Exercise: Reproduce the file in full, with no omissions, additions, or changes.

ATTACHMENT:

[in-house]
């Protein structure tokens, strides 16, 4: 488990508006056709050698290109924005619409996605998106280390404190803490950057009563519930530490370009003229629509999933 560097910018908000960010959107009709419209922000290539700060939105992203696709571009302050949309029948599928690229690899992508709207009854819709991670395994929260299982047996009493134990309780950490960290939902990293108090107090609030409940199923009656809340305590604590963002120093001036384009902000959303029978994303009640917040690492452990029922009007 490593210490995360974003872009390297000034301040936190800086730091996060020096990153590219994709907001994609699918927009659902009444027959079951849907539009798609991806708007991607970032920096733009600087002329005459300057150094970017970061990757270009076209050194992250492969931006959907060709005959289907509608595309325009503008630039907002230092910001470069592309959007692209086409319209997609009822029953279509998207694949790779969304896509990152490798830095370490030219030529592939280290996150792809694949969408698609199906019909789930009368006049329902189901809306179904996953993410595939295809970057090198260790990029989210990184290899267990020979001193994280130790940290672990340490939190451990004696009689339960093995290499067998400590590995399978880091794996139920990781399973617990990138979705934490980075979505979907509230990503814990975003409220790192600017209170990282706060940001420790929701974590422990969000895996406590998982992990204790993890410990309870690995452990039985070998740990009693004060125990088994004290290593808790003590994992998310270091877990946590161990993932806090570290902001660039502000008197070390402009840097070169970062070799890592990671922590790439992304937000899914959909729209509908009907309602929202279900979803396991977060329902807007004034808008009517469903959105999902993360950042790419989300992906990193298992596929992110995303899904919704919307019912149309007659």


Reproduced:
[in-house]
């Protein structure tokens, strides 16, 4: 488990508006056709050698290109924005619409996605998106280390404190803490950057009563519930530490370009003229629509999933 560097910018908000960010959107009709419209922000290539700060939105992203696709571009302050949309029948599928690229690899992508709207009854819709991670395994929260299982047996009493134990309780950490960290939902990293108090107090609030409940199923009656809340305590604590963002120093001036384009902000959303029978994303009640917040690492452990029922009007 490593210490995360974003872009390297000034301040936190800086730091996060020096990153590219994709907001994609699918927009659902009444027959079951849907539009798609991806708007991607970032920096733009600087002329005459300057150094970017970061990757270009076209050194992250492969931006959907060709005959289907509608595309325009503008630039907002230092910001470069592309959007692209086409319209997609009822029953279509998207694949790779969304896509990152490798830095370490030219030529592939280290996150792809694949969408698609199906019909789930009368006049329902189901809306179904996953993410595939295809970057090198260790990029989210990184290899267990020979001193994280130790940290672990340490939190451990004696009689339960093995290499067998400590590995399978880091794996139920990781399973617990990138979705934490980075979505979907509230990503814990975003409220790192600017209170990282706060940001420790929701974590422990969000895996406590998982992990204790993890410990309870690995452990039985070998740990009693004060125990088994004290290593808790003590994992998310270091877990946590161990993932806090570290902001660039502000008197070390402009840097070169970062070799890592990671922590790439992304937000899914959909729209509908009907309602929202279900979803396991977060329902807007004034808008009517469903959105999902993360950042790419989300992906990193298992596929992110995303899904919704919307019912149309007659």